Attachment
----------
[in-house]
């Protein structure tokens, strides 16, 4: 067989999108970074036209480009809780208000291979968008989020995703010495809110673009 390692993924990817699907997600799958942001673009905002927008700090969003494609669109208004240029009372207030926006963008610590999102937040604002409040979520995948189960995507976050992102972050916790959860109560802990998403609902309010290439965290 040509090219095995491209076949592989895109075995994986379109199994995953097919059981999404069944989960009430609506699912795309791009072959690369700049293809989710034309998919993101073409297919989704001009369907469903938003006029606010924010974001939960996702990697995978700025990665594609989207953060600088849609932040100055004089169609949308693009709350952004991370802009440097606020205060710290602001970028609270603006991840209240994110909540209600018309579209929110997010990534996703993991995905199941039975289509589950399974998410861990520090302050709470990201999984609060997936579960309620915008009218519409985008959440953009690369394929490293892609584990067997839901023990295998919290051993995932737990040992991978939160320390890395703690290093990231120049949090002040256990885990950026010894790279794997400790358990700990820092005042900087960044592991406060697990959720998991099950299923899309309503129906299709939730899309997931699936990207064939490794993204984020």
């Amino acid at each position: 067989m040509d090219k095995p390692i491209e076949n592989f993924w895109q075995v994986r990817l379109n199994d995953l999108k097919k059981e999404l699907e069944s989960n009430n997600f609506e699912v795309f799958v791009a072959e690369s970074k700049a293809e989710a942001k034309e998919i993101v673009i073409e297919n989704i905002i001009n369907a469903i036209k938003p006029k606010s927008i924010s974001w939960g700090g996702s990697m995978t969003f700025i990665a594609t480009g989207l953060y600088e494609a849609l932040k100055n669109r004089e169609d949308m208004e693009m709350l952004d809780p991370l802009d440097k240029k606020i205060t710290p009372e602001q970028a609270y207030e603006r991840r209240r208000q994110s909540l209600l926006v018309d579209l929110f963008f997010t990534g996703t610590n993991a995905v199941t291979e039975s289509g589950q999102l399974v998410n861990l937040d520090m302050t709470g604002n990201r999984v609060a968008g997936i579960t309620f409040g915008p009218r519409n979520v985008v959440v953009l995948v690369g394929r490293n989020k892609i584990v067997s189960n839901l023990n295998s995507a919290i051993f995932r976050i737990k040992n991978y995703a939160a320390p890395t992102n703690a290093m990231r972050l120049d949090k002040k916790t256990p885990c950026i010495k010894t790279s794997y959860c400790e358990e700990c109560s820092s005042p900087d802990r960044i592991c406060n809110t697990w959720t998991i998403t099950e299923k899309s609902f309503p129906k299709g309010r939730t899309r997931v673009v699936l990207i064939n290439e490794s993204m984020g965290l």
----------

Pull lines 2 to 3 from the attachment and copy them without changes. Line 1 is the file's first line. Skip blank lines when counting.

């Protein structure tokens, strides 16, 4: 067989999108970074036209480009809780208000291979968008989020995703010495809110673009 390692993924990817699907997600799958942001673009905002927008700090969003494609669109208004240029009372207030926006963008610590999102937040604002409040979520995948189960995507976050992102972050916790959860109560802990998403609902309010290439965290 040509090219095995491209076949592989895109075995994986379109199994995953097919059981999404069944989960009430609506699912795309791009072959690369700049293809989710034309998919993101073409297919989704001009369907469903938003006029606010924010974001939960996702990697995978700025990665594609989207953060600088849609932040100055004089169609949308693009709350952004991370802009440097606020205060710290602001970028609270603006991840209240994110909540209600018309579209929110997010990534996703993991995905199941039975289509589950399974998410861990520090302050709470990201999984609060997936579960309620915008009218519409985008959440953009690369394929490293892609584990067997839901023990295998919290051993995932737990040992991978939160320390890395703690290093990231120049949090002040256990885990950026010894790279794997400790358990700990820092005042900087960044592991406060697990959720998991099950299923899309309503129906299709939730899309997931699936990207064939490794993204984020």
């Amino acid at each position: 067989m040509d090219k095995p390692i491209e076949n592989f993924w895109q075995v994986r990817l379109n199994d995953l999108k097919k059981e999404l699907e069944s989960n009430n997600f609506e699912v795309f799958v791009a072959e690369s970074k700049a293809e989710a942001k034309e998919i993101v673009i073409e297919n989704i905002i001009n369907a469903i036209k938003p006029k606010s927008i924010s974001w939960g700090g996702s990697m995978t969003f700025i990665a594609t480009g989207l953060y600088e494609a849609l932040k100055n669109r004089e169609d949308m208004e693009m709350l952004d809780p991370l802009d440097k240029k606020i205060t710290p009372e602001q970028a609270y207030e603006r991840r209240r208000q994110s909540l209600l926006v018309d579209l929110f963008f997010t990534g996703t610590n993991a995905v199941t291979e039975s289509g589950q999102l399974v998410n861990l937040d520090m302050t709470g604002n990201r999984v609060a968008g997936i579960t309620f409040g915008p009218r519409n979520v985008v959440v953009l995948v690369g394929r490293n989020k892609i584990v067997s189960n839901l023990n295998s995507a919290i051993f995932r976050i737990k040992n991978y995703a939160a320390p890395t992102n703690a290093m990231r972050l120049d949090k002040k916790t256990p885990c950026i010495k010894t790279s794997y959860c400790e358990e700990c109560s820092s005042p900087d802990r960044i592991c406060n809110t697990w959720t998991i998403t099950e299923k899309s609902f309503p129906k299709g309010r939730t899309r997931v673009v699936l990207i064939n290439e490794s993204m984020g965290l």